Ending cannabis prohibition can disrupt illegal drug markets; reduce violence; enhance public safety; lessen negative police-citizen interactions while restoring police legitimacy; and allow for reallocation of resources to quell the recent surge in homicides and other serious, violent crime. Regardless of personal or moral perspectives, the federal prohibition of cannabis is bad public policy.

Thank you to the Subcommittee on Civil Rights and Civil Liberties for holding this hearing. If I can be of any assistance to members of the Committee, please feel free to contact me or my colleagues at the R Street Institute.

Jillian E. Snider

Director, Criminal Justice and Civil Liberties Policy

R Street Institute

(917) 417-5680

[email protected]

[1] Betsy Pearl and Maritza Perez, “Ending the war on drugs: By the numbers,” Center for American Progress, June 27, 2018.

[2] 1 USC § 802(6).

[3] Ibid; Amanda Chicago Lewis, “The Half-Legal Cannabis Trap,” Politico, Feb. 9, 2021.; Christopher Ingraham, “Marijuana is literally the least of the nation’s drug worries, the police have announced,” The Washington Post, Nov. 5, 2015.

[4] National Institute on Drug Abuse, “Cannabis (Marijuana) DrugFacts,” National Institutes of Health, December 2019.

[5] “Marijuana Addiction: Rates & Usage Statistics,” National Center for Drug Abuse Statistics, last accessed May 12, 2022.

[6] Ibid.

[7] Ted Van Green, “Americans overwhelmingly say marijuana should be legal for recreational or medical use,” Pew Research Center, April 16, 2021.

[8] Michael Hartman, “Cannabis Overview,” National Conference of State Legislatures, May 31, 2022.; “Deep Dive Marijuana,” National Conference of State Legislators, last accessed May 12, 2022.

[9] “A Proclamation on Granting Pardon for the Offense of Simple Possession of Marijuana,” The White House, Oct. 6, 2022.

[10] Diversion Control Division, “Controlled Substance Schedules,” Drug Enforcement Administration, last accessed Nov. 9, 2022.

[11] H.R. 5977 States Reform Act, Nov. 15, 2021.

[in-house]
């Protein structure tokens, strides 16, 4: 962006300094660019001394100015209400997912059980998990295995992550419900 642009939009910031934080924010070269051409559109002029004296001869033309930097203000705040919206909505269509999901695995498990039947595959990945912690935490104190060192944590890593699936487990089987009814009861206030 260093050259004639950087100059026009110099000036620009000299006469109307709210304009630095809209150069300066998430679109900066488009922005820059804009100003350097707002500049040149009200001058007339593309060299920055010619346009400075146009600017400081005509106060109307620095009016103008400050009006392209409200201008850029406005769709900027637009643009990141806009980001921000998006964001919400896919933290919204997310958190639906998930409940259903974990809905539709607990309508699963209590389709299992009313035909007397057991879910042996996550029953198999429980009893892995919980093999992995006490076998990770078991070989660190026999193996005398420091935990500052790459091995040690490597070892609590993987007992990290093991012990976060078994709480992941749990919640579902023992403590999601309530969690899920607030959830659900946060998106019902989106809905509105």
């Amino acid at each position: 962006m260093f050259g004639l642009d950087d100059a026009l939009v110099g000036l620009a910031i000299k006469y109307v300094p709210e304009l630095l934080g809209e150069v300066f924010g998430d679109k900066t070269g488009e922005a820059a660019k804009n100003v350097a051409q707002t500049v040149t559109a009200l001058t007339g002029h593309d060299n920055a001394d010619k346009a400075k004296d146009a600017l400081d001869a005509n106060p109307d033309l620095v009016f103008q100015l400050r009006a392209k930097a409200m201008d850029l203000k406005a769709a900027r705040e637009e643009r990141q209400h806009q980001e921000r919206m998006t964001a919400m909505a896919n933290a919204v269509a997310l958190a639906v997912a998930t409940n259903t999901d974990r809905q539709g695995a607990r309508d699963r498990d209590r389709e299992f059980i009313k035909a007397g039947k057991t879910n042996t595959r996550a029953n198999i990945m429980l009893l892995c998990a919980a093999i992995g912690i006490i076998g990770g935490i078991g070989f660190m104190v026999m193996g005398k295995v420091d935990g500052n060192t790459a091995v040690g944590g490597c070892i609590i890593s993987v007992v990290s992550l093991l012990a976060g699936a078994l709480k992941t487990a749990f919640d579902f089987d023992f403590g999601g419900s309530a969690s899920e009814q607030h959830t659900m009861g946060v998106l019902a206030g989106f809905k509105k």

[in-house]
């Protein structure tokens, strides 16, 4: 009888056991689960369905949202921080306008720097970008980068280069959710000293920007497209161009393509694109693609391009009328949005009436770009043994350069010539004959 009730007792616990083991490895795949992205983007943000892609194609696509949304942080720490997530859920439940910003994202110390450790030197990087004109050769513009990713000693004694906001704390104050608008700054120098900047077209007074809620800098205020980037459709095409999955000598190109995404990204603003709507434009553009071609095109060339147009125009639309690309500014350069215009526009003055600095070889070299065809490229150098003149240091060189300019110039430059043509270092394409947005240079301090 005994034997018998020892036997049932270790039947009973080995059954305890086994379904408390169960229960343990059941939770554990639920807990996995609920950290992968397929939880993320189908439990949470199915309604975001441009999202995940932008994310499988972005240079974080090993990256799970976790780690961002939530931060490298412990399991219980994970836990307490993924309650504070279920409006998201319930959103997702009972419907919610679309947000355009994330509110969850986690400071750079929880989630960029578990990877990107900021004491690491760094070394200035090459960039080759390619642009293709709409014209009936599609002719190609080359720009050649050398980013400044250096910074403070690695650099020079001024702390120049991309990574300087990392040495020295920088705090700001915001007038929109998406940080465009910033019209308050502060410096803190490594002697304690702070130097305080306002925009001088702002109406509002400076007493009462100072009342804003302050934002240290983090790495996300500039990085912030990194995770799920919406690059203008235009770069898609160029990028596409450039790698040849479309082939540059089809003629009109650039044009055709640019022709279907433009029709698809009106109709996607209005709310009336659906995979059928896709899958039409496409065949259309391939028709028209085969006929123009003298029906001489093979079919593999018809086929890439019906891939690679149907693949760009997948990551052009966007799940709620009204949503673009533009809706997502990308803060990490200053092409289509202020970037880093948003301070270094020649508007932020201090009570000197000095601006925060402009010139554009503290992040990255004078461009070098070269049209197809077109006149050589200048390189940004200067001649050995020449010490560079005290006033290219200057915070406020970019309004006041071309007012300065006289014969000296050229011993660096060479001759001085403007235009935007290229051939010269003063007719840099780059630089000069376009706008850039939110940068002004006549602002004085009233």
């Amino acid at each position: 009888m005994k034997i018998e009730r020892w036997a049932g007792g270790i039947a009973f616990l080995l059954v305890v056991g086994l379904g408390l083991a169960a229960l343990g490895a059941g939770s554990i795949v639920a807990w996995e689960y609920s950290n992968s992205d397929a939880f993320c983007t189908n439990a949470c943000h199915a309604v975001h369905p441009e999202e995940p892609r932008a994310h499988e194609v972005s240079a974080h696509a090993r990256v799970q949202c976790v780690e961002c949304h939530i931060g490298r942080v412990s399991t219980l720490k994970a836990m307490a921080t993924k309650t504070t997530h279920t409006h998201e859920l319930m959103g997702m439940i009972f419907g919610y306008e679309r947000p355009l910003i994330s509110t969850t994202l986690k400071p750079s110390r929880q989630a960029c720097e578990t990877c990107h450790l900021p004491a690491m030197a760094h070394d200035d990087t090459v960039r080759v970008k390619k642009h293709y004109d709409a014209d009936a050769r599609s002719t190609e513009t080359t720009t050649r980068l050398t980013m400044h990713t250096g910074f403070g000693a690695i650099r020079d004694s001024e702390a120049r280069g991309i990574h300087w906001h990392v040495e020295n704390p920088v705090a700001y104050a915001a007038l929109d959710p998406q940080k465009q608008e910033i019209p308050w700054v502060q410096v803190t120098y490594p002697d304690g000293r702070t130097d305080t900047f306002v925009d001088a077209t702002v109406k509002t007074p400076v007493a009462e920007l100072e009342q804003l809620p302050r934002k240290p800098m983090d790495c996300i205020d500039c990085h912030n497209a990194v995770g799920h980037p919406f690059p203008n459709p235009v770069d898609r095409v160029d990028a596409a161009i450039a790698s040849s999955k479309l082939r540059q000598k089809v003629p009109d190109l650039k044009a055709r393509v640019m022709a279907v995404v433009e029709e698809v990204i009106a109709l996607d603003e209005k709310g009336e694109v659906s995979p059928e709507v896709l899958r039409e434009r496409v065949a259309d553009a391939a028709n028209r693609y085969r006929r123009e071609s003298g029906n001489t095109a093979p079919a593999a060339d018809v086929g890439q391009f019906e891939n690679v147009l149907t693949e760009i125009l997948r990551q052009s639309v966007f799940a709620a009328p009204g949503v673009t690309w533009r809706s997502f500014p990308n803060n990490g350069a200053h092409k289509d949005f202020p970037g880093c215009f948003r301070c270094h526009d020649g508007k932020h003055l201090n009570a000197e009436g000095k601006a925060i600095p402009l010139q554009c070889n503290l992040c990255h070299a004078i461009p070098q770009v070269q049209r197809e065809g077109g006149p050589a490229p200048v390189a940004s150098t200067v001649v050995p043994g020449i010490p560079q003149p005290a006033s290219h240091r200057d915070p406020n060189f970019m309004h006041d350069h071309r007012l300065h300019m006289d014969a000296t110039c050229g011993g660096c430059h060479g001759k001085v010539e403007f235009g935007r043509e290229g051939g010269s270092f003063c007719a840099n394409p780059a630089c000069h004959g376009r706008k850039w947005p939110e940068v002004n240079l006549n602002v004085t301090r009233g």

[12] Rebecca Haffajee and Amanda Mauri, “Cannabis Liberalization in the US: The Policy Landscape,” Health Affairs Health Policy Brief (July 2021), pp. 1-7.

[13] Lewis.

[14] Ibid, p. 2.

[15] Ibid, p. 2.

[16] Jeremiah Mosteller, “The Criminalization of Everything,” Stand Together Trust, Aug. 14, 2019.

[17] Ibid.

[18] “In Pursuit of Peace: Building Police-Community Trust to Break the Cycle of Violence,” Giffords Law Center, Sept. 9, 2021.

[19] “The Drug War, Mass Incarceration and Race,” Drug Policy Alliance, January 2018, p. 1.; “Making Economic Sense,” Drug Policy Alliance, last accessed May 12, 2022.

[20] Pearl.

[21] Cherrie Bucknor and Alan Barber, “The Price We Pay: Economic Costs of Barriers to Employment for Former Prisoners and People Convicted of Felonies,” Center for Economic and Policy Research, June 2016, p. 1.

[22] Crime Data Explorer, “Trend of Violent Crime from 2011 to 2021,” Federal Bureau of Investigation, last accessed Nov. 10, 2022.

[23] Joseph Detrano, “Cannabis Black Market Thrives Despite Legalization,” Rutgers Center of Alcohol & Substance Use Studies, last accessed Nov. 9, 2022.

[24]  Alcohol Policy Information System, “About Alcohol Policy,” National Institute on Alcohol Abuse and Alcoholism, last accessed Nov. 9, 2022.

[25] Jack S. Blocker Jr., “Did Prohibition Really Work? Alcohol Prohibition as a Public Health Innovation,” American Journal of Public Health 96:2 (February 2006), pp. 233-243.

[26] Matthew Walsh, “The State of the Marijuana Black Market,” Brown Political Review, Jan. 8, 2020.

[27] David Rudovsky and David A. Harris, “Terry Stops-and-Frisks: The Troubling Use of Common Sense in a World of Empirical Data,” Ohio State Law Journal 79:3 (2018).

[28] Scott Jacques and Andrea Allen, “Drug Market Violence: Virtual Anarchy, Police Pressure, Predation, and Retaliation,” Criminal Justice Review 40:1 (Oct. 7, 2014), pp. 187-199.

[29] Greg St. Martin, “Do More Broken Windows Mean More Crime?” [email protected], May 15, 2019.

[30] “Policing and Community Trust: The Corrosive Cycle of Distrust and Violence,” Giffords Law Center, September 2021, pp. 1-3.

[31] Aimee Ortiz, “Confidence in Police Is at Record Low, Gallup Survey Finds,” The New York Times, Aug. 12, 2020.

[32] Ibid.

[33] John Hudak, “Marijuana’s racist history shows the needs for comprehensive drug reform,” Brookings, June 23, 2020.

[34] Task Force on Policing, “Policing by the Numbers,” Council on Criminal Justice, last accessed Nov. 9, 2022.

[35] “Procedural Justice and Police Legitimacy,” Commission on Peace Officer Standards and Training, Oct. 22, 2020.

[36] Ibid.

[37] Rich Morin et al., “Police Views, Public Views,” Pew Research Center, Jan. 11, 2017, pp. 1-97.

[38] Micheal Esposito et al., “Aggressive Policing, Health, and Health Equity,” HealthAffairs Health Policy Brief, April 2021.

[39] Kyle Peyton et al., “A field experiment on community policing and police legitimacy,” Proceedings of the National Academy of Sciences 116:40 (Oct. 1, 2019), pp. 19894-19898.

[40] “In Pursuit of Peace: Building Police-Community.”

[41] Josiah Bates, “These Major Cities Reported the Highest Homicide Rates in 2021,” Time, Oct. 19, 2022.

[42] Ibid.

[43] Jeremy Waldron, “The Rule of Law,” The Stanford Encyclopedia of Philosophy (June 22, 2016).